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Kidney Week

Abstract: FR-OR013

Community AKI Reporting Improves Longer-Term Patient Outcomes

Session Information

Category: Acute Kidney Injury

  • 101 AKI: Epidemiology, Risk Factors, and Prevention

Authors

  • Jain, Seema, South West Thames Renal Unit, Carshalton, United Kingdom
  • Manning, Jane E., Epsom And St. Helier University Hospitals, Epsom, United Kingdom
  • Sood, Bhrigu Raj, South West Thames Renal Unit, Carshalton, United Kingdom
Background

More than half a million patients develop AKI in England per year. Two-thirds of these occur in the community. AKI episodes have long-term implications with regard to morbidity and mortality. To improve detection of AKI in the community, automated detection systems have been developed to generate an ‘AKI Alert’ alongside blood test reports. In this study, we assess the outcomes of patients 3 years after the episode of AKI was detected.

Methods

AKI alerts were generated using the UK national AKI algorithm. Only blood tests done in the community were considered. 3-year outcomes were analysed for patients with AKI alerts in December 2014. Worsening renal function was defined as an increase in CKD stage by 1 or more.

Results

79 AKI alerts were issued over this time period. Of these, 9 were excluded from analysis as 3 were repeat alerts and data was missing for 6.
The median age of the patients in which AKI was detected was 80 (Min 22, Max 94). 45 patients had pre-existing CKD with 43% of the total cohort having an eGFR 30-60 and 21% having an eGFR of less than 30.
19 of the 70 alerts were incorrect with 95% overstating the stage of AKI as defined by KDIGO criteria.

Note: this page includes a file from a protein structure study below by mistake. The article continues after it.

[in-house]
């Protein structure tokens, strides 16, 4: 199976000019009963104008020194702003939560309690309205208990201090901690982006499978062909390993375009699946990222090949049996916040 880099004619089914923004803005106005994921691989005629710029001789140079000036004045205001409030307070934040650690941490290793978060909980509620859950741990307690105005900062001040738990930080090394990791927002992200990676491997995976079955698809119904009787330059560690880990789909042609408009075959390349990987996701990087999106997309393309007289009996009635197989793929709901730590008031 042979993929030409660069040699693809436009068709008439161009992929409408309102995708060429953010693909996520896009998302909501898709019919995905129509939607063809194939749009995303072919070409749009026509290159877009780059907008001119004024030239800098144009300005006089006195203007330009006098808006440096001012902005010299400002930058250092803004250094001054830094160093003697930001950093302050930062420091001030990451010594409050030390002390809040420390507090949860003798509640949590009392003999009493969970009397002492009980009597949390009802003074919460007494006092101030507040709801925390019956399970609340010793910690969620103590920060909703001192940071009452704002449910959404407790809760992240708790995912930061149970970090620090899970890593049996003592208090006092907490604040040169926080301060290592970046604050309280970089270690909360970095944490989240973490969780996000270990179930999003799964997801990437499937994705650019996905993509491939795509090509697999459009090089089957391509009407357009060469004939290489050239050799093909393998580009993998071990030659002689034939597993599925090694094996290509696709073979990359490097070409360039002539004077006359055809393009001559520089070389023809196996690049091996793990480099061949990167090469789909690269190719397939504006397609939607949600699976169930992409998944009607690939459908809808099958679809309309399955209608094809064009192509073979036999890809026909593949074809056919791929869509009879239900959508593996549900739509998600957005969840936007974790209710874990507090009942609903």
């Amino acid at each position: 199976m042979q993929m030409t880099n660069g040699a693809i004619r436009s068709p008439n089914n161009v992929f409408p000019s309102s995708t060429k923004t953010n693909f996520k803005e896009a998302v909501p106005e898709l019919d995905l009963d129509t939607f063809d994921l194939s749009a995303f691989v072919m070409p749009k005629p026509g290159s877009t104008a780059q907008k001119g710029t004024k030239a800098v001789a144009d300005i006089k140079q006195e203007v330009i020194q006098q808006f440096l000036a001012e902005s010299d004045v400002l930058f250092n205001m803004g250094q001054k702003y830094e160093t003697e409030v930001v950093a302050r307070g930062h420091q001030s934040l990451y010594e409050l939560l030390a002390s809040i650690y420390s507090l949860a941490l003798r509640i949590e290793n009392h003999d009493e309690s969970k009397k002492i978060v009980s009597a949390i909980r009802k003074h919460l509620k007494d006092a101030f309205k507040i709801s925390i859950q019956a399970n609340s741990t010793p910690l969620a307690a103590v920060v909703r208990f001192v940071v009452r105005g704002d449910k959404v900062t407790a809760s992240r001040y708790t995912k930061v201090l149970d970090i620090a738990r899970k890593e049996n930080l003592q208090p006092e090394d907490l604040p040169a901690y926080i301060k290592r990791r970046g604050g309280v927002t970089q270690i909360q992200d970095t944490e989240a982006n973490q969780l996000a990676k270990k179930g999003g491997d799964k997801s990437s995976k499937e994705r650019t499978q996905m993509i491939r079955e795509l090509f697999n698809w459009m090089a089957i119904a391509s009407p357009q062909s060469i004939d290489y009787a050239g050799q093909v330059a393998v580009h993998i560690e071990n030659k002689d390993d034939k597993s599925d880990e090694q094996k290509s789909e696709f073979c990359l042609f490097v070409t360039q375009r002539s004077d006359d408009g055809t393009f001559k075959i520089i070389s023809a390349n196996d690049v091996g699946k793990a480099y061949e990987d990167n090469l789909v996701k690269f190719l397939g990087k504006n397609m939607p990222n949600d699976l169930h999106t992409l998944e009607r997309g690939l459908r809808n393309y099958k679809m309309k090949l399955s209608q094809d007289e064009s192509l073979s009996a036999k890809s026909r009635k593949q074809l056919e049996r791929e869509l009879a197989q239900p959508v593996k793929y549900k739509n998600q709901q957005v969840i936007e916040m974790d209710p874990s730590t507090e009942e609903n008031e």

In cases when AKI was reported correctly, 70% of patients died or had worse renal function 3 years after the episode of AKI.
In 71% of cases where an episode of AKI was detected by the algorithm, the alert led to a repeat blood test within 4 weeks. However, in the patients that did not have a repeat blood test in this time frame, there was a higher proportion of falsely reported AKI (45% versus 16%). This might be expected as the clinician may be less likely to repeat the test if deemed not to be a true episode of AKI.
Patients in which the alert resulted in a repeat blood test in 4 weeks had a lower incidence of worsening renal function (40% vs 55%) and a composite outcome of death or worsening renal function (69% vs 73%) at 3 years.

Conclusion

A high proportion of patients who have an incidence of ‘community’ AKI go on to develop worsening CKD or death within 3 years.
In cases when the AKI alert led to further investigation, there was a lower incidence of death and progressive renal dysfunction compared to cases where no action was taken. This suggests that a community blood test-based AKI alert system leads to longer lasting improved patient outcomes.